Some Americans crunch for comfort, others to satisfy cravings for something savory and salty. Retailers tell how they follow flavor, texture and “better-for-you” trends to keep customers snacking happy.
By Marilyn Odesser-Torpey, Associate Editor
When you think of comfort food, you might envision mom’s meatloaf or grandma’s apple pie. But as growing numbers of today’s consumers are turning to salty snacks to relieve stress, especially as snacking increasingly becomes a substitute for regular meals, according to a recent report from Mintel market research.
Three in five (62%) consumers surveyed said they seek comfort from salty snacks when their stress levels are high. That’s a major spike compared to the 16% of individuals who said they did so the year before.
In its 2016 Trend Insight Report, FONA International, creators and manufacturers of flavors for the food and beverage industry, reported that 90% of households in America purchase salty snacks. Eighty-two percent of people who buy those snacks do so for their own consumption.
Fifty-six percent said they were concerned about the ingredients in salty snacks. And about 76% believe there are a greater number of healthier salty snack options than ever before.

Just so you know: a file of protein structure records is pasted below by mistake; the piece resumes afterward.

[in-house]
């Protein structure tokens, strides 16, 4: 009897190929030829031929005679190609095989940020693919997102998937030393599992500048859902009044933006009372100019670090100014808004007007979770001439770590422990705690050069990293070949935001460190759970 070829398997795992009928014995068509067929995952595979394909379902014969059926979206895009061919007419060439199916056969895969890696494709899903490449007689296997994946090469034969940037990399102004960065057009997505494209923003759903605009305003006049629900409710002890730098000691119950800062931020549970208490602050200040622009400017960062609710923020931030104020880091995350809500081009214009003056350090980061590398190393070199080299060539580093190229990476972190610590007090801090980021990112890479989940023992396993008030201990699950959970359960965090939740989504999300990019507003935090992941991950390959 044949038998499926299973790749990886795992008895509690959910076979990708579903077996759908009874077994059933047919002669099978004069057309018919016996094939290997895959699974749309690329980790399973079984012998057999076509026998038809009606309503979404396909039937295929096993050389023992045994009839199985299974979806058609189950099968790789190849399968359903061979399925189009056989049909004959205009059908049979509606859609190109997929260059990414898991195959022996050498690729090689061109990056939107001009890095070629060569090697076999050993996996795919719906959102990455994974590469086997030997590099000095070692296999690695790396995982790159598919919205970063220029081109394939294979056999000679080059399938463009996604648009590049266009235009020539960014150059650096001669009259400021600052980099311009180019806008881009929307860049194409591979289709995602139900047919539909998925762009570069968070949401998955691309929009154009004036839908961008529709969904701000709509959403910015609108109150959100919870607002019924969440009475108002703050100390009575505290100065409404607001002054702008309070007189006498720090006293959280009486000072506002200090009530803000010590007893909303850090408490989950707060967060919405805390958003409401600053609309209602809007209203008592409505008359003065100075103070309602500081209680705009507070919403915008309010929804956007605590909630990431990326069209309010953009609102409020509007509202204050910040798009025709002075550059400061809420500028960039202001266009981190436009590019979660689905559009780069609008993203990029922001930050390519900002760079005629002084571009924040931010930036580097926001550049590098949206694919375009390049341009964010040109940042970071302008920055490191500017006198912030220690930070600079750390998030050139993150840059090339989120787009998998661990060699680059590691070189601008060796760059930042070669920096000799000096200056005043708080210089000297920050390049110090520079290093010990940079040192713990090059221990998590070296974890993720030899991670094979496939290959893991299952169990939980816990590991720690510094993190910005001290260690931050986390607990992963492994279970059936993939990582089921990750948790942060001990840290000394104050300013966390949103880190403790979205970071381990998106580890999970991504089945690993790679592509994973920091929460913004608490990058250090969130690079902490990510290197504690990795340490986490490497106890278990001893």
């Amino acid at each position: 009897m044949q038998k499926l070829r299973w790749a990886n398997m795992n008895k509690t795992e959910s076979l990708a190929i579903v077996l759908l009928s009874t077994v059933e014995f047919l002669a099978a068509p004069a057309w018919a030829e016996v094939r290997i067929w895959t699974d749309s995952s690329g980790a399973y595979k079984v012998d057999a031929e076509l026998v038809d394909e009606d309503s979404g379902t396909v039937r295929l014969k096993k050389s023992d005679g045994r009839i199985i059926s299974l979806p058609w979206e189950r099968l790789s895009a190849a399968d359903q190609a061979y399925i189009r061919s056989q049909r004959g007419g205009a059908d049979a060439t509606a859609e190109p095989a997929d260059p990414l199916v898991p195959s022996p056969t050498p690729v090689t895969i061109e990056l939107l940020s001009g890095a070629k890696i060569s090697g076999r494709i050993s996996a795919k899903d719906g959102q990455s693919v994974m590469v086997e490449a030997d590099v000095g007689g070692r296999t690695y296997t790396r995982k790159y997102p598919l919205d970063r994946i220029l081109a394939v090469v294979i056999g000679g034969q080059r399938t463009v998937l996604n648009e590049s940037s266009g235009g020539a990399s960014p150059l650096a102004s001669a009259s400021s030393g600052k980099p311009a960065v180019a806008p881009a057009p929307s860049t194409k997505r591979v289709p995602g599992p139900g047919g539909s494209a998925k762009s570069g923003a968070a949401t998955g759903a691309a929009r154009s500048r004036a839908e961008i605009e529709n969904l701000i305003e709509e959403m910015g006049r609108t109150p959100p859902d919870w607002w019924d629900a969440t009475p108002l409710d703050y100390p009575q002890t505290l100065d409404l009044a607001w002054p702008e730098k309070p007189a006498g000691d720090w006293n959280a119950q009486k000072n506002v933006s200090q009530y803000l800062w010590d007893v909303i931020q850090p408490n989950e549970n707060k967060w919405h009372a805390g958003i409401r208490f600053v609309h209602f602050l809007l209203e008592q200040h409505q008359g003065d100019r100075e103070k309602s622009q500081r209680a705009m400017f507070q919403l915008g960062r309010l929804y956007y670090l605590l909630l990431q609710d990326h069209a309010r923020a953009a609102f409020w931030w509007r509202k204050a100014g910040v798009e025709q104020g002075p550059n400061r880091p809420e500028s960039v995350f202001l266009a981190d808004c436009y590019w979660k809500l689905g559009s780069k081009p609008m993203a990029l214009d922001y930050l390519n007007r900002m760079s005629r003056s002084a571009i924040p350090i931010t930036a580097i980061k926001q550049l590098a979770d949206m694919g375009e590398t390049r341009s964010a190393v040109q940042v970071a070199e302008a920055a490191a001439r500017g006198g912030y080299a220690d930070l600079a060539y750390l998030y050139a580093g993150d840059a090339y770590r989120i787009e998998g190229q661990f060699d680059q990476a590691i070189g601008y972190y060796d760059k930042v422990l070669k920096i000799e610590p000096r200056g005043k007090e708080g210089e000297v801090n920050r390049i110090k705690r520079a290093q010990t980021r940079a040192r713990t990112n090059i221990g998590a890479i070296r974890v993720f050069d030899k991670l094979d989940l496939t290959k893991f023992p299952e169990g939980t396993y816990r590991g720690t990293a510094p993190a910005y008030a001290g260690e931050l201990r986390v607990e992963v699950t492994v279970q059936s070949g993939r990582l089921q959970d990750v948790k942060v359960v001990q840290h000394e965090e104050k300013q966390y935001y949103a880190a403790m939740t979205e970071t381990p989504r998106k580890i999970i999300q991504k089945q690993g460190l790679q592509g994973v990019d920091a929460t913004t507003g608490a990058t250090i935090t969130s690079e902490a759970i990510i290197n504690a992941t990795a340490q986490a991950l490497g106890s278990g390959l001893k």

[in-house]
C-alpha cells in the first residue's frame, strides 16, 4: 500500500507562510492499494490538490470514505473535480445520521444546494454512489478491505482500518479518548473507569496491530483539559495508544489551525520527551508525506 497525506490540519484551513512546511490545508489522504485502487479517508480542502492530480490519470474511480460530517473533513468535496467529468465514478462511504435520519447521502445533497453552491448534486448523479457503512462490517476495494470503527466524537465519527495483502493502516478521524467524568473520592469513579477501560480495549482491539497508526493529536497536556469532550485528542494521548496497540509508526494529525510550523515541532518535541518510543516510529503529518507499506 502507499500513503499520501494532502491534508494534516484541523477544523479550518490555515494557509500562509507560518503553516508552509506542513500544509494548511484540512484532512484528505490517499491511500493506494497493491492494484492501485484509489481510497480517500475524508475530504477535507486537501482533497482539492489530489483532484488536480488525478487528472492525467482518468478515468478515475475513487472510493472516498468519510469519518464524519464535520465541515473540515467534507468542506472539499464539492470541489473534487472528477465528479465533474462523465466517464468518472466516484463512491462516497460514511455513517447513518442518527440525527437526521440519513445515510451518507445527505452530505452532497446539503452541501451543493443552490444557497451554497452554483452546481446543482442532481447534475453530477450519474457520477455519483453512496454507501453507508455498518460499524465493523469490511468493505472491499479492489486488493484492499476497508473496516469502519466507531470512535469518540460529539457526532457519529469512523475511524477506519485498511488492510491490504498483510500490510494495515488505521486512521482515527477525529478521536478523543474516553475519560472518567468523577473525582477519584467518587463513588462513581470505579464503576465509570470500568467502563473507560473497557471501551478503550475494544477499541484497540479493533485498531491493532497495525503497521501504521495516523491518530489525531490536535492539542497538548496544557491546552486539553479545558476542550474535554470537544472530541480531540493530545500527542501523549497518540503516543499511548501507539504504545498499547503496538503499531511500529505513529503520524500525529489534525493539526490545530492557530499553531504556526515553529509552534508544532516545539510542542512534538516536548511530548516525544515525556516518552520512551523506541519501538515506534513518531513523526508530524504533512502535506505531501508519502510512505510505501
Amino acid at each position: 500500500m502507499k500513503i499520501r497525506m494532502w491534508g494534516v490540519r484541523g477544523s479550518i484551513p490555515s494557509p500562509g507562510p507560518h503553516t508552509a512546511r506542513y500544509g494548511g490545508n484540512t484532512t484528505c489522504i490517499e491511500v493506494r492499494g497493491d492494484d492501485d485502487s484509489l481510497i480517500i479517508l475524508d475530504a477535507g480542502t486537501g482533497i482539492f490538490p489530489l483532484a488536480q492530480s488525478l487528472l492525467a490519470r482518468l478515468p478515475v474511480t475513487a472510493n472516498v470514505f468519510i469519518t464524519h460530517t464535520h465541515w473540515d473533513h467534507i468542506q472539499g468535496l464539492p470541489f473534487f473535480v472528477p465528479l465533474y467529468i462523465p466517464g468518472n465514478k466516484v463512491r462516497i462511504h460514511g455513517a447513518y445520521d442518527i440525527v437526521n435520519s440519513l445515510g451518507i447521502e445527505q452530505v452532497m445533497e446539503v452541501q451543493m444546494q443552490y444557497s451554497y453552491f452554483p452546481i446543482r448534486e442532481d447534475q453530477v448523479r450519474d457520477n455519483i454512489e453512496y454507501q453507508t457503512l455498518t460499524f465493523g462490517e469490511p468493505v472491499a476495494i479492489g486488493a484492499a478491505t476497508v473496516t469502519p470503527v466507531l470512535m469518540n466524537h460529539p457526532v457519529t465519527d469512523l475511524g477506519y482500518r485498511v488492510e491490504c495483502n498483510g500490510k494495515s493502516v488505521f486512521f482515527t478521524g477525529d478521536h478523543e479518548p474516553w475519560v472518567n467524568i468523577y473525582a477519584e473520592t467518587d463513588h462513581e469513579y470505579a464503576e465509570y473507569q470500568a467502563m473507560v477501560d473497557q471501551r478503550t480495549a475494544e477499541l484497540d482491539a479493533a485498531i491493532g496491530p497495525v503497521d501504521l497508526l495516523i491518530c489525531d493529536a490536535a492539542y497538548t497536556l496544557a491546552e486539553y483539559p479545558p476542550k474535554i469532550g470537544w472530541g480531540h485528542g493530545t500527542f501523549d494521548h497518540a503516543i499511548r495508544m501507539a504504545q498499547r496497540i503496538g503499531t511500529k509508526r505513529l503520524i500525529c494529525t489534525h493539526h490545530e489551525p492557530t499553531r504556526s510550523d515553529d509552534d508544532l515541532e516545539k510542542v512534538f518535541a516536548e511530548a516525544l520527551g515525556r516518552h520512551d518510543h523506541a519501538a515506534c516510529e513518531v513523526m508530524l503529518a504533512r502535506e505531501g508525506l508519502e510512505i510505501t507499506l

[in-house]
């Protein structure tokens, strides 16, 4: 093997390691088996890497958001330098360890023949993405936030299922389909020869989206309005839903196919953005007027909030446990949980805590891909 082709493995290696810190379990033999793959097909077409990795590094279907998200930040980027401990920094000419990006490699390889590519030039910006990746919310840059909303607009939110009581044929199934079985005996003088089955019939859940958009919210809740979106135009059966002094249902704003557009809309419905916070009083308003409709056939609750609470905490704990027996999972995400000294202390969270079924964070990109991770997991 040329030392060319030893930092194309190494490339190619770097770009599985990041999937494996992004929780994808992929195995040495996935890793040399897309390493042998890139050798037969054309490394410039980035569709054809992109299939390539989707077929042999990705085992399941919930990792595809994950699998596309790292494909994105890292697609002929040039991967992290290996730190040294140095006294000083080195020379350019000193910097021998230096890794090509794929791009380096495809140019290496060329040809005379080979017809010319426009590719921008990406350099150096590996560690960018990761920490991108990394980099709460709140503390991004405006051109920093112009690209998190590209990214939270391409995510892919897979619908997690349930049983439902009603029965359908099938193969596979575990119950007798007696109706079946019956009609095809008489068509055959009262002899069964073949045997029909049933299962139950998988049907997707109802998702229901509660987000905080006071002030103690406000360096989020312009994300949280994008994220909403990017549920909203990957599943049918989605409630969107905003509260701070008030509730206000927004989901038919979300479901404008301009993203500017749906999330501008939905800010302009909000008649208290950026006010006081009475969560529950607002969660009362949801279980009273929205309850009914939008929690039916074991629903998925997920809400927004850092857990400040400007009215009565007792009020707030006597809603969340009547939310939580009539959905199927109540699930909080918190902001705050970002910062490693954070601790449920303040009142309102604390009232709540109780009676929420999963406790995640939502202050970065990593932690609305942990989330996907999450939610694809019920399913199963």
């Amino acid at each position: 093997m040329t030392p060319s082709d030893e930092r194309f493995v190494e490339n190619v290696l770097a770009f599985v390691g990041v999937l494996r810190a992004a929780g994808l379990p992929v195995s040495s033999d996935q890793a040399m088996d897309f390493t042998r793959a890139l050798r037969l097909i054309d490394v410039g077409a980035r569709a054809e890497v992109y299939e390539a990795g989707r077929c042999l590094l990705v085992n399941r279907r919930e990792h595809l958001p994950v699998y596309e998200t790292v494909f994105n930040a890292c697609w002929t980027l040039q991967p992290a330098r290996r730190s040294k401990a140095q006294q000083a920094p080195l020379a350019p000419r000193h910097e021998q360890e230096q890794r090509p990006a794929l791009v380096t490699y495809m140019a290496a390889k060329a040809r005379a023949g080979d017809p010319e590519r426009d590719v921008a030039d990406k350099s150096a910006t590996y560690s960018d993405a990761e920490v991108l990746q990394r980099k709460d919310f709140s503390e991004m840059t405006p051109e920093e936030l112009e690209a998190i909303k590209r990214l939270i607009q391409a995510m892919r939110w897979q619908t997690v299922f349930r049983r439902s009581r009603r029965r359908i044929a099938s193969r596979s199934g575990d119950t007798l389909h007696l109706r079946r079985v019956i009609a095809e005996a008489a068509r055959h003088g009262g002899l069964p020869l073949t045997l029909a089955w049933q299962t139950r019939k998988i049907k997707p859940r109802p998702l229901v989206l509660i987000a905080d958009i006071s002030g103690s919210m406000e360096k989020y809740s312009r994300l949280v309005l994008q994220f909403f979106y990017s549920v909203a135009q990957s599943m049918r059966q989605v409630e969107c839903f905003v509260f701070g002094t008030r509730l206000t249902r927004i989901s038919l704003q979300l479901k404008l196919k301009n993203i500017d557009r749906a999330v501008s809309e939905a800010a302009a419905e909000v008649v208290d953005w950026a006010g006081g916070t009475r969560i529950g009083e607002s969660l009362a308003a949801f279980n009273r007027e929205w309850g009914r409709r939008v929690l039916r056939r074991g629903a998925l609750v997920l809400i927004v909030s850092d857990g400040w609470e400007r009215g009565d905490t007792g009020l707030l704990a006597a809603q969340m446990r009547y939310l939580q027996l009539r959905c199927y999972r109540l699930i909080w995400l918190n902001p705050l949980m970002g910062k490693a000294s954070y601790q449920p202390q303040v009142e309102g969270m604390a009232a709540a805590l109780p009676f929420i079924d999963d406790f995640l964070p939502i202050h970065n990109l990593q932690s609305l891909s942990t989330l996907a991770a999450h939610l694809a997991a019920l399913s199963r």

FONA reported that in the U.S., salty snack sales have increased 28% since 2008. Sales are expected to grow another 31% by 2018.
Chicago-based market research firm IRI confirms that hikes in dollar and unit sales reflect the nation’s penchant for salty snacks. Total dollar sales for the category totaled over $4.8 billion for the 52-week period ending April 17, 2016, up 5.75% compared to last year.
Potato chips led the pack, with dollar sales of $1.5 billion, up 3.77% over last year. Tortilla/tostada chips followed with $905 million in dollar sales, which was up 5.12%. According to IRI data, cheese snacks rose 10.53% to $586 million, corn snacks, except tortilla chips, earned $356 million, a 7.59% increase; and dollar sales of pretzels rose 5.7%, to $237 million.
In addition to the salty standards, FONA pointed to cracker/chips, “a lighter, healthier version of a potato chip but with the flakiness and vehicle capability of a cracker,” as a new alternative that consumers are embracing. As examples, the company pointed to Cheez-It Grooves Original Cheddar Crispy Cracker Chips and Kellogg’s Special K Salt and Vinegar Cracker Chips.
Phil Sutton, category manager for Alon Brands Retail, which operates 309 stores in west Texas and New Mexico, agreed that sales in the salty snack category continue to grow year over year. Sutton pointed out that he has seen the strongest growth in tortilla chips and ready-to-eat popcorn.